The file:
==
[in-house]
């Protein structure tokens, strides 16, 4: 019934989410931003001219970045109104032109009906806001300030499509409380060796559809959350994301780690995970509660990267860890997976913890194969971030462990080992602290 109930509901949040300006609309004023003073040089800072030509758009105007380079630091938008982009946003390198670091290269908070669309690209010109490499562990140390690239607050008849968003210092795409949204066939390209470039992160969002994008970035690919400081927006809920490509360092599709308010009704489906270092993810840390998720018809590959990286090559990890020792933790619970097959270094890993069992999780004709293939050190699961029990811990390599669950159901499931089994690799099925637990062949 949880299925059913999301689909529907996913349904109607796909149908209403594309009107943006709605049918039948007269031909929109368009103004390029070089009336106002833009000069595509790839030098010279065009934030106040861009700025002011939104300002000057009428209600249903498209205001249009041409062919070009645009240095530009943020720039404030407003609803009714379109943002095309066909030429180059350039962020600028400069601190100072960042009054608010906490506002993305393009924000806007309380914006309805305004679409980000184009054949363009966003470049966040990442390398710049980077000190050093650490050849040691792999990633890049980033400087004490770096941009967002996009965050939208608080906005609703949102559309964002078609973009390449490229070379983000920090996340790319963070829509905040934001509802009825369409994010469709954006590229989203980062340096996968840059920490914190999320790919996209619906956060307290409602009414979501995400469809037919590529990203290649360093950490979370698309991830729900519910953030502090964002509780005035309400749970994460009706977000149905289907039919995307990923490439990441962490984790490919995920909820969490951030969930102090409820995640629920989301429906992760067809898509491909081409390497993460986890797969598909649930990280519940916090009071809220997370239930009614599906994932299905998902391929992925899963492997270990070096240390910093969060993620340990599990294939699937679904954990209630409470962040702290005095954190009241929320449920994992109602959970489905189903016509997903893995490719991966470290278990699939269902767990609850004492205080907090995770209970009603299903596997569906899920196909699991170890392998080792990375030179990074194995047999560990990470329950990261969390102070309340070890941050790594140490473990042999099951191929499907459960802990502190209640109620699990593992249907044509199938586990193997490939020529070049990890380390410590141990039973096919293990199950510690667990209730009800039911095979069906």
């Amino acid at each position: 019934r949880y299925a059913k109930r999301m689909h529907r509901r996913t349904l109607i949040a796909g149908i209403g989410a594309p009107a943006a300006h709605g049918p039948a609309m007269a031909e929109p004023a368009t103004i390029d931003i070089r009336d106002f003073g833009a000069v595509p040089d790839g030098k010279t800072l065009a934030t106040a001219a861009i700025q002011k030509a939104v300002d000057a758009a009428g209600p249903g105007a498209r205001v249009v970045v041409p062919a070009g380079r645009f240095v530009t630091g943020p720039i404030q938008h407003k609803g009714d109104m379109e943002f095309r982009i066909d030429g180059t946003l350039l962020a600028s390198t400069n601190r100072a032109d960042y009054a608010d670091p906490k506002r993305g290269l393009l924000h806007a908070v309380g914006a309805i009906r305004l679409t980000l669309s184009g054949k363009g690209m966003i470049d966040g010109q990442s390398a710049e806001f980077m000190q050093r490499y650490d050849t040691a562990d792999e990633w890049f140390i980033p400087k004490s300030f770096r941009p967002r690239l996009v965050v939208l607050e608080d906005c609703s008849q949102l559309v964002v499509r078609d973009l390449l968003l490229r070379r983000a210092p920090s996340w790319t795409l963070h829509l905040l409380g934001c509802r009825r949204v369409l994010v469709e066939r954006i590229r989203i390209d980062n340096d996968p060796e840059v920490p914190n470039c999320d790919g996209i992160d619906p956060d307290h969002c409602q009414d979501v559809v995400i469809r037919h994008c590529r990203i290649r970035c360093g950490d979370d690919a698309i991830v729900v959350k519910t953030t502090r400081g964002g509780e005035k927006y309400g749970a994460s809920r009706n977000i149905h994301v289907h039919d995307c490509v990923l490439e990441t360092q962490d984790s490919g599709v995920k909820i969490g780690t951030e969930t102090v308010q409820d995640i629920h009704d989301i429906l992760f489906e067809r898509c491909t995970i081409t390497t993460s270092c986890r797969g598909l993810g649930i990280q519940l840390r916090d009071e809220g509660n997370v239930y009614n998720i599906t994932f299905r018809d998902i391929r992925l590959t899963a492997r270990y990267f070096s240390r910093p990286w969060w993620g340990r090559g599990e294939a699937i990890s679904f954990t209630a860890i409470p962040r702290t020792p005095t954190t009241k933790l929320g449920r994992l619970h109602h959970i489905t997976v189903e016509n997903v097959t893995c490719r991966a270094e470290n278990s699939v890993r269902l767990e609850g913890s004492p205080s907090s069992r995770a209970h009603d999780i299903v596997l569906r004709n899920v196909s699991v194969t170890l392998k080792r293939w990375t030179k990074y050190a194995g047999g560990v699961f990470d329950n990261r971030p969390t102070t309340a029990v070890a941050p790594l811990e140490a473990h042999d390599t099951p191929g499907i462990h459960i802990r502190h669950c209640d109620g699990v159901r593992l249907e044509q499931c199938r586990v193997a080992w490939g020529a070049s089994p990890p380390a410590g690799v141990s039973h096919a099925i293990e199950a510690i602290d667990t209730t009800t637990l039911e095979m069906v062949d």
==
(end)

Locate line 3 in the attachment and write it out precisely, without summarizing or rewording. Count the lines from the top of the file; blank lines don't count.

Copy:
């Amino acid at each position: 019934r949880y299925a059913k109930r999301m689909h529907r509901r996913t349904l109607i949040a796909g149908i209403g989410a594309p009107a943006a300006h709605g049918p039948a609309m007269a031909e929109p004023a368009t103004i390029d931003i070089r009336d106002f003073g833009a000069v595509p040089d790839g030098k010279t800072l065009a934030t106040a001219a861009i700025q002011k030509a939104v300002d000057a758009a009428g209600p249903g105007a498209r205001v249009v970045v041409p062919a070009g380079r645009f240095v530009t630091g943020p720039i404030q938008h407003k609803g009714d109104m379109e943002f095309r982009i066909d030429g180059t946003l350039l962020a600028s390198t400069n601190r100072a032109d960042y009054a608010d670091p906490k506002r993305g290269l393009l924000h806007a908070v309380g914006a309805i009906r305004l679409t980000l669309s184009g054949k363009g690209m966003i470049d966040g010109q990442s390398a710049e806001f980077m000190q050093r490499y650490d050849t040691a562990d792999e990633w890049f140390i980033p400087k004490s300030f770096r941009p967002r690239l996009v965050v939208l607050e608080d906005c609703s008849q949102l559309v964002v499509r078609d973009l390449l968003l490229r070379r983000a210092p920090s996340w790319t795409l963070h829509l905040l409380g934001c509802r009825r949204v369409l994010v469709e066939r954006i590229r989203i390209d980062n340096d996968p060796e840059v920490p914190n470039c999320d790919g996209i992160d619906p956060d307290h969002c409602q009414d979501v559809v995400i469809r037919h994008c590529r990203i290649r970035c360093g950490d979370d690919a698309i991830v729900v959350k519910t953030t502090r400081g964002g509780e005035k927006y309400g749970a994460s809920r009706n977000i149905h994301v289907h039919d995307c490509v990923l490439e990441t360092q962490d984790s490919g599709v995920k909820i969490g780690t951030e969930t102090v308010q409820d995640i629920h009704d989301i429906l992760f489906e067809r898509c491909t995970i081409t390497t993460s270092c986890r797969g598909l993810g649930i990280q519940l840390r916090d009071e809220g509660n997370v239930y009614n998720i599906t994932f299905r018809d998902i391929r992925l590959t899963a492997r270990y990267f070096s240390r910093p990286w969060w993620g340990r090559g599990e294939a699937i990890s679904f954990t209630a860890i409470p962040r702290t020792p005095t954190t009241k933790l929320g449920r994992l619970h109602h959970i489905t997976v189903e016509n997903v097959t893995c490719r991966a270094e470290n278990s699939v890993r269902l767990e609850g913890s004492p205080s907090s069992r995770a209970h009603d999780i299903v596997l569906r004709n899920v196909s699991v194969t170890l392998k080792r293939w990375t030179k990074y050190a194995g047999g560990v699961f990470d329950n990261r971030p969390t102070t309340a029990v070890a941050p790594l811990e140490a473990h042999d390599t099951p191929g499907i462990h459960i802990r502190h669950c209640d109620g699990v159901r593992l249907e044509q499931c199938r586990v193997a080992w490939g020529a070049s089994p990890p380390a410590g690799v141990s039973h096919a099925i293990e199950a510690i602290d667990t209730t009800t637990l039911e095979m069906v062949d």